Carrier Screening

Carrier Screening – Presentation by Bob Skane to the Transportation & Logistics Council

Carrier Screening By Brokers-

Safety rating– Using carriers with an unsatisfactory rating exposes both shipper and broker to lawsuit due to negligence.

Insurance– Broker must be named as a certificate holder in order for their contingency policy to valid. Ask the insurance company about exceptions! Carriers reduce their insurance costs by limiting there cargo coverage by region, commodity and circumstances.

Current Operating Authority

Signed Contract- Outlines responsibilities of each party. Prevents carriers from claiming “release values” for cargo. Ensures that carrier can only look to broker for compensation.

Carrier On-Time Percentage– Weed out underperformers and focus on reliable companies. Recognize top performers with “carrier of the month” plaque and gifts. Develop more presence with carriers and gain access to more equipment.

Internet-based Monitoring Services-(eg. Carrier 411) to track changes in carriers’ insurance status. Also, alerts us if a carrier loses their authority. There have been times when we have informed a carrier that their insurance was cancelled and they were unaware!

Carrier Watchdog– Brokers report on fraudulent or harmful behavior by carriers. Can help other brokers avoid carriers that double broker hijack freight etc…

What is the name on the door of your Truck? When we dispatch drivers we ask the drivers this question to ensure that the load is not being double brokered.

Choosing an Intermediary – Choosing the wrong broker can have substantial repercussions for the shipper:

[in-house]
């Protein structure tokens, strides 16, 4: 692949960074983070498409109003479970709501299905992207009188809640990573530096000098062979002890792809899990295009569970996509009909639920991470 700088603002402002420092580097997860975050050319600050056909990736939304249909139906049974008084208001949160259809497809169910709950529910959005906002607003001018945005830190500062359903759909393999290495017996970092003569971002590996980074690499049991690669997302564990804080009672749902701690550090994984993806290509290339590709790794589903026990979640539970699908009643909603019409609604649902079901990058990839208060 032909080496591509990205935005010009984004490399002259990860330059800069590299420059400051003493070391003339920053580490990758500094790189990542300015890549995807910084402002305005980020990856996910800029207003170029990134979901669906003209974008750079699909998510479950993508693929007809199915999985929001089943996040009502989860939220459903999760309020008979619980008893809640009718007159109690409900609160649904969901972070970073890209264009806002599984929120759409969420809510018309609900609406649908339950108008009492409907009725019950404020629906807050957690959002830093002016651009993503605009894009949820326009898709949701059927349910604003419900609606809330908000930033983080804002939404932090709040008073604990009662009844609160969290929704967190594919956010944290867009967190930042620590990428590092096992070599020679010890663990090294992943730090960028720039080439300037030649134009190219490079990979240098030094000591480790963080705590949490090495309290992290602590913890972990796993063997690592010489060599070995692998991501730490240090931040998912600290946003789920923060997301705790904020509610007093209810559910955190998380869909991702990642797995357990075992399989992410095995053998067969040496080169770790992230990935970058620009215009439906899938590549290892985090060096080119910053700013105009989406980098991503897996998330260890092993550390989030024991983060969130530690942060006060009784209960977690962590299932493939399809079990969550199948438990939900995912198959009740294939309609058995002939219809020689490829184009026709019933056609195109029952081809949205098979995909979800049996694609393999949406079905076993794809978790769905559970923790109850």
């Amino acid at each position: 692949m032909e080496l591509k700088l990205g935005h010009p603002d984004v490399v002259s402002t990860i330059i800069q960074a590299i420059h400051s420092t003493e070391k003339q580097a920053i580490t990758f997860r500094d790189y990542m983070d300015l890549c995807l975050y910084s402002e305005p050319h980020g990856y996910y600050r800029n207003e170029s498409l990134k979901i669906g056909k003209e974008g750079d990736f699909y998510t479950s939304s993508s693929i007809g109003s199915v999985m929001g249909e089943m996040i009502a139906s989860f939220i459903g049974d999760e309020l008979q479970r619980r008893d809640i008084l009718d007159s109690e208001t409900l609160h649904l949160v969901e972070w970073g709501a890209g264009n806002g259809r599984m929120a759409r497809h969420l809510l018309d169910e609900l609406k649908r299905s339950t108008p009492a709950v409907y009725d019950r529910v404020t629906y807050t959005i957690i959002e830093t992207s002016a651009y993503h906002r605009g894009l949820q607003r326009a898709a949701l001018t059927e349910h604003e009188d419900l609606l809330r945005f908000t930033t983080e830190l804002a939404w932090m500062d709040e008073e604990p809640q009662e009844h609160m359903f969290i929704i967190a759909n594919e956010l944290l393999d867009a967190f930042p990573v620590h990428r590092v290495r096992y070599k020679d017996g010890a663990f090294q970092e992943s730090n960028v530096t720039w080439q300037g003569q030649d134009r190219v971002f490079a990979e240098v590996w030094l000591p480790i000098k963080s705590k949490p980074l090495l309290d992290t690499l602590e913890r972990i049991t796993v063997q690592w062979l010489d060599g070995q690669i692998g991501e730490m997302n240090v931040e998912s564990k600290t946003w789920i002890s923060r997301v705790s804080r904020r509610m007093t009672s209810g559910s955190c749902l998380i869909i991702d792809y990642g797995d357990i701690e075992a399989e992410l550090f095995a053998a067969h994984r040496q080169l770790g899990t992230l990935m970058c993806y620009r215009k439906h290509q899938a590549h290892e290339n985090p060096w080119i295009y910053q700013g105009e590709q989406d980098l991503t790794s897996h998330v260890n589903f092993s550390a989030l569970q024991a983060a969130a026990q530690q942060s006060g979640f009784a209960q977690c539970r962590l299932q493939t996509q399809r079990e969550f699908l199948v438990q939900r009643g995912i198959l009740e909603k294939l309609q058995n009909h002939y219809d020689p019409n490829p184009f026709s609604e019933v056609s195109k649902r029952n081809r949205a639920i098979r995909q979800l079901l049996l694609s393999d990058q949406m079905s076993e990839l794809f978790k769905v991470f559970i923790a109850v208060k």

– Brokers carry a large fiduciary responsibility. If they default on carrier payments there will likely be legal action directed at the shipper.

– If the broker uses carriers with an unsatisfactory rating and someone gets hurt the shipper may get sued.

– If the broker is not verifying carriers are fully insured a cargo claim may go unpaid.

Who you are working with?

Length of time in business (What is their MC?)

How long has current management been in place?

Who are the principals? Have they owned/run any other brokerages?

Credit Rating– Gold Book. D&B.

Check service references. Do claims get satisfied?

Check their website.- What is their vision/mission statement? – Are they Transportation Intermediaries Association members?

Are they P3 Partners? Platinum Performance Program. A contractual best practices agreement for third parties created by the TIA.

All Brokers are not the same!

-What is their target market? Does it fit with your needs?

– Pricing? Service level? (What is the cost of a service failure?) Equipment Types? Volume? Region?

– How many carriers have they contracted with? Are they large enough to service you? Are they small enough to make you feel important?

– Have they been recognized with any industry awards or accolades?

– Does the broker carry a contingency insurance policy? This policy can protect you should the carrier’s policy default.

– Are all employees helpful when you call? What if your main contact is out of the office?

– Do all employees present themselves professionally when you call? These folks will be calling your customers!!!!

– Spot check compliance information. Request a fax of carrier insurance certificate. Review their carrier contract to ensure it provides sufficient protection.